Hurricane Irene: An Early Taste of Climate Change?
In a year that’s already seen droughts in Texas, floods in Montana, and heat waves across much of the eastern part of the country, you might think US residents have already had their share of weather-related disasters in 2011. Yet now it looks like densely populated cities on the east coast could face one of the year’s most dangerous weather events yet.
Hurricane Irene, a major tropical storm, has glanced off the North Carolina coast and is predicted to hit New York and other states further north over the course of the next few days. If it pummels highly populated areas, like New York City, it could cause unprecedented amounts of property damage, and perhaps the loss of hundreds of lives.
But Hurricane Irene is more than a potential catastrophe looming in the immediate future. Like this year’s floods, droughts, and heat waves, it is also a sample of the kind of extreme weather that is growing more common as a result of climate change.
For years, scientists have warned that global warming and associated regional changes in climate will produce more severe storms—including hurricanes. Sure enough, the last several years have seen more than their share of tropical storm activity in the Western Atlantic Ocean. This trend hasn’t registered fully in the public consciousness, because in any particular year stronger tropical storms don’t necessarily translate into more damage from hurricanes.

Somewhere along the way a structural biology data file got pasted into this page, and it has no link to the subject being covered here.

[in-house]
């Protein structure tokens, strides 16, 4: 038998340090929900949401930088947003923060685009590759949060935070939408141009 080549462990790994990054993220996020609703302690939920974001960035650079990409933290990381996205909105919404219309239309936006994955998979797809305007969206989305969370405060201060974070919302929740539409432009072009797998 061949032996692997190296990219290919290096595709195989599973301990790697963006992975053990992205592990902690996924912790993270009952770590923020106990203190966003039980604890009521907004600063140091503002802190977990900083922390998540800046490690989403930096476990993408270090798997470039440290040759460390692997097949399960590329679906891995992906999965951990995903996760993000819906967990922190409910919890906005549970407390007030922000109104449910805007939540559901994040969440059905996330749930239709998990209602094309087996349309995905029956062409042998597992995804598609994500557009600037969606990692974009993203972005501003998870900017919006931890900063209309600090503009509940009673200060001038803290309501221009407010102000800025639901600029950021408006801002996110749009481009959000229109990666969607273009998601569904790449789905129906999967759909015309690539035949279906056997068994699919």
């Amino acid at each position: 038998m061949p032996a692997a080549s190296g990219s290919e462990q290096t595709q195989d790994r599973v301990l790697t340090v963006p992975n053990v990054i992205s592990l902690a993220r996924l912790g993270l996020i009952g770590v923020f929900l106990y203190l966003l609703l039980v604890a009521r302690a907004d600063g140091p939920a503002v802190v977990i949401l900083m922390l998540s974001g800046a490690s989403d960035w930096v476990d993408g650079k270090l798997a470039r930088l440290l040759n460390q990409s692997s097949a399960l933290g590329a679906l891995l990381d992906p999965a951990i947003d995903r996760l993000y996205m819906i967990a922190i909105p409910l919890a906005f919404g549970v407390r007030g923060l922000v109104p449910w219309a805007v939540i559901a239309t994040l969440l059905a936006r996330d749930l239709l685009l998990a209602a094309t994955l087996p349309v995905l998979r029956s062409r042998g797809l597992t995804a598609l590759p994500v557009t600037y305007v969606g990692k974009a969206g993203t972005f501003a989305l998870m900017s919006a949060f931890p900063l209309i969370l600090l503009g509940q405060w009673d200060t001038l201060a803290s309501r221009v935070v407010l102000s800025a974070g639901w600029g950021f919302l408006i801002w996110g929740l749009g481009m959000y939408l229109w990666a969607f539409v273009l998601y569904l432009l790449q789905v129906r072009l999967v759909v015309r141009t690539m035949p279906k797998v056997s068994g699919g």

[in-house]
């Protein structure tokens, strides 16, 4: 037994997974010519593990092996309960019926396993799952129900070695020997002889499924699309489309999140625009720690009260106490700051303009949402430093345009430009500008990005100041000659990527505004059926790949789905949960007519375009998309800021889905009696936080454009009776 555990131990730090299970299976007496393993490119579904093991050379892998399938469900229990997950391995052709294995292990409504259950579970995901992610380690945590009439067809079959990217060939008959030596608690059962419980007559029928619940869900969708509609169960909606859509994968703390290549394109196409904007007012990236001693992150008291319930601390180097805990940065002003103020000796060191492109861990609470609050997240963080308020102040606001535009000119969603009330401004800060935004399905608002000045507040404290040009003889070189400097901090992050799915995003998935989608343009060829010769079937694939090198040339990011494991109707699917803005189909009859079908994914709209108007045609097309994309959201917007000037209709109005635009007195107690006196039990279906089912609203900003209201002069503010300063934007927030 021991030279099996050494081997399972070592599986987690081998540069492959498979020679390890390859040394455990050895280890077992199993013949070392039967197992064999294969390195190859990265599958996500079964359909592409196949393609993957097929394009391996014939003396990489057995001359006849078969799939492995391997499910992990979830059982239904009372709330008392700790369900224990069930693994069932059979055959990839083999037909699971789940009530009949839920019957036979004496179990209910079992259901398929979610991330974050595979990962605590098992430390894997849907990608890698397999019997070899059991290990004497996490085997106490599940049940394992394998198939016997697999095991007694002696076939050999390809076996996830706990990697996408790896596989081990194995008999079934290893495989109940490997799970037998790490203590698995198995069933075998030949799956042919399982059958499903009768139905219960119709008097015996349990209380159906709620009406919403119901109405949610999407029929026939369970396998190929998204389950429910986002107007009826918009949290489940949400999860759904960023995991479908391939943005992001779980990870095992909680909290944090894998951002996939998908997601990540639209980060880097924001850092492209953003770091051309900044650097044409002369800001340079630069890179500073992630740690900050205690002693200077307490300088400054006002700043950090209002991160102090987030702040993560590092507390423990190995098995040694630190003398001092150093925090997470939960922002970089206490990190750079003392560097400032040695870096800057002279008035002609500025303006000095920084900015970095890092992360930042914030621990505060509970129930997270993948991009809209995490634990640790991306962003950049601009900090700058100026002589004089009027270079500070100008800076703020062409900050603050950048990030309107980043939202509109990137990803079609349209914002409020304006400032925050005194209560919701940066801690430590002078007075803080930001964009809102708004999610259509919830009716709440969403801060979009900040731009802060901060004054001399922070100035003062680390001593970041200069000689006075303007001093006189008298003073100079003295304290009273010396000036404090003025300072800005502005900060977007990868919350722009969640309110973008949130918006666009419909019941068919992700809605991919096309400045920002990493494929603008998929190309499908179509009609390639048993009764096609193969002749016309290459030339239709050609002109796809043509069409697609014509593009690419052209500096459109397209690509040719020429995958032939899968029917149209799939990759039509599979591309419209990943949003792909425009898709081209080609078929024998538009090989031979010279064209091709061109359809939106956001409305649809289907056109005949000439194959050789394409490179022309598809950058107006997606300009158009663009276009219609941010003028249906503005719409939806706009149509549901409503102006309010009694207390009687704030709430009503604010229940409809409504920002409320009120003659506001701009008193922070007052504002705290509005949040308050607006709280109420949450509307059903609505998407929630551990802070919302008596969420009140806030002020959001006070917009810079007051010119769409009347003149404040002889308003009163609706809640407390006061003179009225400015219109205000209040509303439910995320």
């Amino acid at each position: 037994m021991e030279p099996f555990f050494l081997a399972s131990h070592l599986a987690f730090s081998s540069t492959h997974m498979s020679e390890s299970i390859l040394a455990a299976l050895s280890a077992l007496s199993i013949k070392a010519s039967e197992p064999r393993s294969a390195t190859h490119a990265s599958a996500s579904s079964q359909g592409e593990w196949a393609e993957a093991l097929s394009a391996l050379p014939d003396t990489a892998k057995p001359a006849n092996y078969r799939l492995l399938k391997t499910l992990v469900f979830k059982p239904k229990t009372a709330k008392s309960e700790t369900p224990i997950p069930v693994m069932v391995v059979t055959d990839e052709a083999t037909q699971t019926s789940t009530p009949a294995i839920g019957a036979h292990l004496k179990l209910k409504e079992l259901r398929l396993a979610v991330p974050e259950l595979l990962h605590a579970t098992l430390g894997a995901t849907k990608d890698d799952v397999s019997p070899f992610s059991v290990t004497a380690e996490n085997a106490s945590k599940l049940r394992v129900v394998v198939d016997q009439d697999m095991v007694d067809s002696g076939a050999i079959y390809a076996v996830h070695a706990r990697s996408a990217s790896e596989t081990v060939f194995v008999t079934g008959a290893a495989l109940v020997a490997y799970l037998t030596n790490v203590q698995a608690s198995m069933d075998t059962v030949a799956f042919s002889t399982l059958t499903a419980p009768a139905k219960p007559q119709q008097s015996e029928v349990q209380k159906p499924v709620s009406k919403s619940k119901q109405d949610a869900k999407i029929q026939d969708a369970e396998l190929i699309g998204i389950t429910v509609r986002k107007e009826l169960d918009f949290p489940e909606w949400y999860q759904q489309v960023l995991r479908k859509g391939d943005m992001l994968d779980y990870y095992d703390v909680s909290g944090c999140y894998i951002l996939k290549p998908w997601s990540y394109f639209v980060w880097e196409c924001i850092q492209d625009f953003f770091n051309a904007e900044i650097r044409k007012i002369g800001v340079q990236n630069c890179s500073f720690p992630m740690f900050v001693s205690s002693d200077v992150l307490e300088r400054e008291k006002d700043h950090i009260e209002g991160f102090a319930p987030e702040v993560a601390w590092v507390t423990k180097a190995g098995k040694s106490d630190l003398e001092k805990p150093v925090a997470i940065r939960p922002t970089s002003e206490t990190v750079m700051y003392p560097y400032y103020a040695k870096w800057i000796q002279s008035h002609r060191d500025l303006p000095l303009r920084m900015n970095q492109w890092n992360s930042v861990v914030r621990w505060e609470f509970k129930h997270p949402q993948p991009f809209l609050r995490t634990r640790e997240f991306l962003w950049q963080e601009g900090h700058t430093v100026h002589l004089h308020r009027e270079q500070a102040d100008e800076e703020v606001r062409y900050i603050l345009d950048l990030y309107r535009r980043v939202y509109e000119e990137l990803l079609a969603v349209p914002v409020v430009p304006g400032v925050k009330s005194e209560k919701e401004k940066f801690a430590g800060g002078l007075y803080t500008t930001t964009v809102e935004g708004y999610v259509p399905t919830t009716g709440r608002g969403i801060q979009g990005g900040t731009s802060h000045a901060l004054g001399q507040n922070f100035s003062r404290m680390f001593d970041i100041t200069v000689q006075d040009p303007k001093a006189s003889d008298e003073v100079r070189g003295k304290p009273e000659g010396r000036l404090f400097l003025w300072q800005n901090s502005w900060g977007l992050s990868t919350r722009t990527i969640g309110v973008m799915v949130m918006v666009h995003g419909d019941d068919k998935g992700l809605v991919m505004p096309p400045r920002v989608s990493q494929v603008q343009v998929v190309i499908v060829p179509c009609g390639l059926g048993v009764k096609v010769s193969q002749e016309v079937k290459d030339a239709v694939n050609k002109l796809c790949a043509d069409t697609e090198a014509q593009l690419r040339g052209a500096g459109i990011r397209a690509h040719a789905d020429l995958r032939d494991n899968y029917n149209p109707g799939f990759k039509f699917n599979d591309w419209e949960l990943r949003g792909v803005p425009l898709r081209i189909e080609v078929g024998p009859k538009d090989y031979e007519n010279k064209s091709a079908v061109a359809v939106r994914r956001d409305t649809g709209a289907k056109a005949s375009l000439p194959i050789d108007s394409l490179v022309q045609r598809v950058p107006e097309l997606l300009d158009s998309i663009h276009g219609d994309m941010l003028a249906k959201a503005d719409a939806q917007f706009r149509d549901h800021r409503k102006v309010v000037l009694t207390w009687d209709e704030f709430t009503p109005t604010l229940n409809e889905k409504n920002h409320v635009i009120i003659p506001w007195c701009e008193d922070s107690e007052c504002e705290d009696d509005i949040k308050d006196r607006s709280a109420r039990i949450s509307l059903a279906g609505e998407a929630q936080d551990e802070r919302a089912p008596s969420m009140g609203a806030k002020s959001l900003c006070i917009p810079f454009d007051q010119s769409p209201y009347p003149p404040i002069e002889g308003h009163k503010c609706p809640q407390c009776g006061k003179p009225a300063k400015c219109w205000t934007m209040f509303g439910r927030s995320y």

The destructiveness of the hurricane season depends on where storms land, which varies randomly from year to year. When Hurricane Katrina hit New Orleans in 2005, the danger posed by hurricanes seared itself into the national consciousness. On the other hand, last year saw relatively little damage in the US from hurricanes. Though an unusually large number of storms grew out of the Western Atlantic, by pure luck none hit a US population center.
None of this changes the fact that the number of intense storms has increased dramatically since the middle of last century. As this has happened, it has become more likely in any given year that a major storm will hit a population center. That could be what’s about to happen this year, as Hurricane Irene prepares to slam North Carolina and states further north.
Hurricanes have always occurred up and down the east coast of the US, but storms the size of Hurricane Irene are rare in northern latitudes. The last major hurricane to collide with land as far north as New York was the “Great Storm of 1938,” which hit Long Island and flooded parts of New York City. Since then the odd Category Two hurricane has made it that far up the coast, but for the most part these storms have steered clear of dense populations.
Hurricane Irene might be about to break that trend. And while it will probably be smaller than the Great Hurricane of 1938 by the time it reaches Long Island, it has potential to cause far more damage. That’s because Long Island is a much more populated place than it was in 1938, with low-lying areas highly vulnerable to flooding.
If the worst-case scenario occurs, and Hurricane Irene floods New York City, it will be impossible to put the blame solely on climate change. However conditions like warmer-than-average waters in the Atlantic, and a 4% increase in atmospheric water vapor due to rising temperatures, have likely helped the storm grow stronger than it would have otherwise. These conditions, the result of climate change caused by human activity, can be expected to lead to worse storms in the future.
It might be comforting to say that Hurricane Irene can’t be blamed on global warming with certainty—just as it would be nice to dismiss droughts, floods, and heat waves as chance events. But the truth is a changing climate has produced a world where extreme weather of all types is becoming more common. Hurricane Irene may be just a preview of things to come.
Photo credit: flickr.com/photos/gsfc/6082747814/